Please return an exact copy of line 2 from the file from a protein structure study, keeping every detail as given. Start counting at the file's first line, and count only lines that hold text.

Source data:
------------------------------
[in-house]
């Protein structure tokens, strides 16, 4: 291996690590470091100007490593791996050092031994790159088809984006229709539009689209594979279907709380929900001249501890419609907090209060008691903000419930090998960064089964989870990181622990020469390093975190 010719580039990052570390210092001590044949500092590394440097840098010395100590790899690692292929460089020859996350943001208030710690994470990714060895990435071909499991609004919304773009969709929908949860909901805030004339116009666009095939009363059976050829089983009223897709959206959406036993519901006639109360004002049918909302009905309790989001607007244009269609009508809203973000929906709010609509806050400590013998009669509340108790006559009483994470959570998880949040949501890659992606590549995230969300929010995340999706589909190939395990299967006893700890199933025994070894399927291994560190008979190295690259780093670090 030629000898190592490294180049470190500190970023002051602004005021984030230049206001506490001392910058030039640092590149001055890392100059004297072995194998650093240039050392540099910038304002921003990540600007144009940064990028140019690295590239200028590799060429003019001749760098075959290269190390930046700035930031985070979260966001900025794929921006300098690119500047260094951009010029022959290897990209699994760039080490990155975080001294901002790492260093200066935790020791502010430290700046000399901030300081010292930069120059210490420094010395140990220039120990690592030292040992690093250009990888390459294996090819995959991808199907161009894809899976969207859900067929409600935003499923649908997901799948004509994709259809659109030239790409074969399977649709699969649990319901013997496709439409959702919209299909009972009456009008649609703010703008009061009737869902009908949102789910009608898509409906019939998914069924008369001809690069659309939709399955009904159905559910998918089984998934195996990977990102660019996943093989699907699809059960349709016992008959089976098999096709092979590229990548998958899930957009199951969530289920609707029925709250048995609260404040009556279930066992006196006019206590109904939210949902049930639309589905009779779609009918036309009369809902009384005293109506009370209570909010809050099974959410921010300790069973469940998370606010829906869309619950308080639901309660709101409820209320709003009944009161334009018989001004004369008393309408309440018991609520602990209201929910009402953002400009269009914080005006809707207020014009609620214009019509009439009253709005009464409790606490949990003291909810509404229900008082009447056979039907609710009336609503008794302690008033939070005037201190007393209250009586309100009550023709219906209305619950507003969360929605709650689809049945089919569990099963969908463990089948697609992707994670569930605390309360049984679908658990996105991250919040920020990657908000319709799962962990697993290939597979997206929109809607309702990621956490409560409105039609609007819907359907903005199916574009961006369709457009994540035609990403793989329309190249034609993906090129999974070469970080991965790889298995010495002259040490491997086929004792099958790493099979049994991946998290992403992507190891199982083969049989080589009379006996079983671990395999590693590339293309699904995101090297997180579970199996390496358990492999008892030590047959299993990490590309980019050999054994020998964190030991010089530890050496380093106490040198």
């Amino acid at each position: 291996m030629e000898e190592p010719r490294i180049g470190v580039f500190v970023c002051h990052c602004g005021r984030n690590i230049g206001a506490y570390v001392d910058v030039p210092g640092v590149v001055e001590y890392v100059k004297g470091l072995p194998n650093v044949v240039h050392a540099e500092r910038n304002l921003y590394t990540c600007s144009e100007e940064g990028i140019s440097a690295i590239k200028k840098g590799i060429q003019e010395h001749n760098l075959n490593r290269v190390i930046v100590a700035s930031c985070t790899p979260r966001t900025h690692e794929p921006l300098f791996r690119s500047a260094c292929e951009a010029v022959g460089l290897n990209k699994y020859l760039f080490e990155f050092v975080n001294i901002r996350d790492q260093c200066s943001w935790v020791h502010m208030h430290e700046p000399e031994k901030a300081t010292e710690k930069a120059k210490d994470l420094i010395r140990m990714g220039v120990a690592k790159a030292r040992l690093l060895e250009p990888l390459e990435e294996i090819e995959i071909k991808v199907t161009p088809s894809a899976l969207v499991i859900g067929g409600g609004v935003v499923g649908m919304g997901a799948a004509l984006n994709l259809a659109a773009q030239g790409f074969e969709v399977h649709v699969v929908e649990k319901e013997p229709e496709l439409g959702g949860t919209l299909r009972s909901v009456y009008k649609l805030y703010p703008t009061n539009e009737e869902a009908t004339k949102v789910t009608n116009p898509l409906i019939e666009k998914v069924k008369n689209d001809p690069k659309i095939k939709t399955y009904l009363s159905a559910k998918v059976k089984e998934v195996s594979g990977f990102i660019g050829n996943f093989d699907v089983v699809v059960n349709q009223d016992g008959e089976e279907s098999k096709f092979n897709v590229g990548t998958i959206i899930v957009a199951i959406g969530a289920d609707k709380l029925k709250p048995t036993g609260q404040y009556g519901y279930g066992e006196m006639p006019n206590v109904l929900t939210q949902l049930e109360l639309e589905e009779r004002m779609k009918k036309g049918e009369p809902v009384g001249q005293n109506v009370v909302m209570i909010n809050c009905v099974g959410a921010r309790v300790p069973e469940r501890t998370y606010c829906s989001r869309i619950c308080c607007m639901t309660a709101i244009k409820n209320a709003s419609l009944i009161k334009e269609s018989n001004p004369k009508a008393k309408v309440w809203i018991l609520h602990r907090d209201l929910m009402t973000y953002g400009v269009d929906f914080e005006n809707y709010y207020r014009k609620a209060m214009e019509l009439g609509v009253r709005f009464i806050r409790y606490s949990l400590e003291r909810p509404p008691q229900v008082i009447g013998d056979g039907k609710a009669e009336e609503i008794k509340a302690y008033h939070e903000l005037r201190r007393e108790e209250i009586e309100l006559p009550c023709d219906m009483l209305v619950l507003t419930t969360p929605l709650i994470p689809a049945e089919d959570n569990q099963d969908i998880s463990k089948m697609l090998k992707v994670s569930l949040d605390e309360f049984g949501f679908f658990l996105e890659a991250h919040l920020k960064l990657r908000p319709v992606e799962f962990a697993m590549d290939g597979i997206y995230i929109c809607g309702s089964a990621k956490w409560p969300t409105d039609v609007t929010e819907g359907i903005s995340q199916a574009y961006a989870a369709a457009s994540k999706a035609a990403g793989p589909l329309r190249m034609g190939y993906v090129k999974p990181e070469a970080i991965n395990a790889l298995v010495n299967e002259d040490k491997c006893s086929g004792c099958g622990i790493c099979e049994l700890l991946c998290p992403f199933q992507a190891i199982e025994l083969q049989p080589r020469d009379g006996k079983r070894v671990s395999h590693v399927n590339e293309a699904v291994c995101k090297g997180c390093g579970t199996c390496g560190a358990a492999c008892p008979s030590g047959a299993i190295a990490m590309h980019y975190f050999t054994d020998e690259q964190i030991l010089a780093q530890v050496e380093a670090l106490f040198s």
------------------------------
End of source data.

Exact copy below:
């Protein structure tokens, strides 16, 4: 291996690590470091100007490593791996050092031994790159088809984006229709539009689209594979279907709380929900001249501890419609907090209060008691903000419930090998960064089964989870990181622990020469390093975190 010719580039990052570390210092001590044949500092590394440097840098010395100590790899690692292929460089020859996350943001208030710690994470990714060895990435071909499991609004919304773009969709929908949860909901805030004339116009666009095939009363059976050829089983009223897709959206959406036993519901006639109360004002049918909302009905309790989001607007244009269609009508809203973000929906709010609509806050400590013998009669509340108790006559009483994470959570998880949040949501890659992606590549995230969300929010995340999706589909190939395990299967006893700890199933025994070894399927291994560190008979190295690259780093670090 030629000898190592490294180049470190500190970023002051602004005021984030230049206001506490001392910058030039640092590149001055890392100059004297072995194998650093240039050392540099910038304002921003990540600007144009940064990028140019690295590239200028590799060429003019001749760098075959290269190390930046700035930031985070979260966001900025794929921006300098690119500047260094951009010029022959290897990209699994760039080490990155975080001294901002790492260093200066935790020791502010430290700046000399901030300081010292930069120059210490420094010395140990220039120990690592030292040992690093250009990888390459294996090819995959991808199907161009894809899976969207859900067929409600935003499923649908997901799948004509994709259809659109030239790409074969399977649709699969649990319901013997496709439409959702919209299909009972009456009008649609703010703008009061009737869902009908949102789910009608898509409906019939998914069924008369001809690069659309939709399955009904159905559910998918089984998934195996990977990102660019996943093989699907699809059960349709016992008959089976098999096709092979590229990548998958899930957009199951969530289920609707029925709250048995609260404040009556279930066992006196006019206590109904939210949902049930639309589905009779779609009918036309009369809902009384005293109506009370209570909010809050099974959410921010300790069973469940998370606010829906869309619950308080639901309660709101409820209320709003009944009161334009018989001004004369008393309408309440018991609520602990209201929910009402953002400009269009914080005006809707207020014009609620214009019509009439009253709005009464409790606490949990003291909810509404229900008082009447056979039907609710009336609503008794302690008033939070005037201190007393209250009586309100009550023709219906209305619950507003969360929605709650689809049945089919569990099963969908463990089948697609992707994670569930605390309360049984679908658990996105991250919040920020990657908000319709799962962990697993290939597979997206929109809607309702990621956490409560409105039609609007819907359907903005199916574009961006369709457009994540035609990403793989329309190249034609993906090129999974070469970080991965790889298995010495002259040490491997086929004792099958790493099979049994991946998290992403992507190891199982083969049989080589009379006996079983671990395999590693590339293309699904995101090297997180579970199996390496358990492999008892030590047959299993990490590309980019050999054994020998964190030991010089530890050496380093106490040198």